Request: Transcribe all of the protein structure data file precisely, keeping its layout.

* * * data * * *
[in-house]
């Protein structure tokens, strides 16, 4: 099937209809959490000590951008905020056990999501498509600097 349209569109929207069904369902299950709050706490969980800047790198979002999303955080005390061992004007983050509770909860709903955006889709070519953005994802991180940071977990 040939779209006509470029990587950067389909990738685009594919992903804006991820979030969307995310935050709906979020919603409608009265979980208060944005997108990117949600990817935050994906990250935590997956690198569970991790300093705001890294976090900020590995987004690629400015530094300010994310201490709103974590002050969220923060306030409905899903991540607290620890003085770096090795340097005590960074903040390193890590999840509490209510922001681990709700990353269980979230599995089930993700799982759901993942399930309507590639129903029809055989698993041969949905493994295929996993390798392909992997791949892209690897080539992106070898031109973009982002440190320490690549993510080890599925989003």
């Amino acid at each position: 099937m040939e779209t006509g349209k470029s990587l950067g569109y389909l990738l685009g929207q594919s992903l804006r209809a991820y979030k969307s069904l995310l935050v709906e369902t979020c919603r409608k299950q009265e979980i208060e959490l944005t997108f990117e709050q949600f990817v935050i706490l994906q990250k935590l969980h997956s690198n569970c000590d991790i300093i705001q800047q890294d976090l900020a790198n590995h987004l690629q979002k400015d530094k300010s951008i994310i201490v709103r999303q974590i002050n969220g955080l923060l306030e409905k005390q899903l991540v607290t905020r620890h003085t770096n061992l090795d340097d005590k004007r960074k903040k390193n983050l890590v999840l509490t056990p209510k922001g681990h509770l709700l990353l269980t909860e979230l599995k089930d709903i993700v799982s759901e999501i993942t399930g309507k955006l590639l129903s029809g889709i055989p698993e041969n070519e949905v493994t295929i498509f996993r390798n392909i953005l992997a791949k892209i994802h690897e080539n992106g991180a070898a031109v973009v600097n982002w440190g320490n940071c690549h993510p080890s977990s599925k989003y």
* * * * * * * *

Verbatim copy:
[in-house]
């Protein structure tokens, strides 16, 4: 099937209809959490000590951008905020056990999501498509600097 349209569109929207069904369902299950709050706490969980800047790198979002999303955080005390061992004007983050509770909860709903955006889709070519953005994802991180940071977990 040939779209006509470029990587950067389909990738685009594919992903804006991820979030969307995310935050709906979020919603409608009265979980208060944005997108990117949600990817935050994906990250935590997956690198569970991790300093705001890294976090900020590995987004690629400015530094300010994310201490709103974590002050969220923060306030409905899903991540607290620890003085770096090795340097005590960074903040390193890590999840509490209510922001681990709700990353269980979230599995089930993700799982759901993942399930309507590639129903029809055989698993041969949905493994295929996993390798392909992997791949892209690897080539992106070898031109973009982002440190320490690549993510080890599925989003």
């Amino acid at each position: 099937m040939e779209t006509g349209k470029s990587l950067g569109y389909l990738l685009g929207q594919s992903l804006r209809a991820y979030k969307s069904l995310l935050v709906e369902t979020c919603r409608k299950q009265e979980i208060e959490l944005t997108f990117e709050q949600f990817v935050i706490l994906q990250k935590l969980h997956s690198n569970c000590d991790i300093i705001q800047q890294d976090l900020a790198n590995h987004l690629q979002k400015d530094k300010s951008i994310i201490v709103r999303q974590i002050n969220g955080l923060l306030e409905k005390q899903l991540v607290t905020r620890h003085t770096n061992l090795d340097d005590k004007r960074k903040k390193n983050l890590v999840l509490t056990p209510k922001g681990h509770l709700l990353l269980t909860e979230l599995k089930d709903i993700v799982s759901e999501i993942t399930g309507k955006l590639l129903s029809g889709i055989p698993e041969n070519e949905v493994t295929i498509f996993r390798n392909i953005l992997a791949k892209i994802h690897e080539n992106g991180a070898a031109v973009v600097n982002w440190g320490n940071c690549h993510p080890s977990s599925k989003y």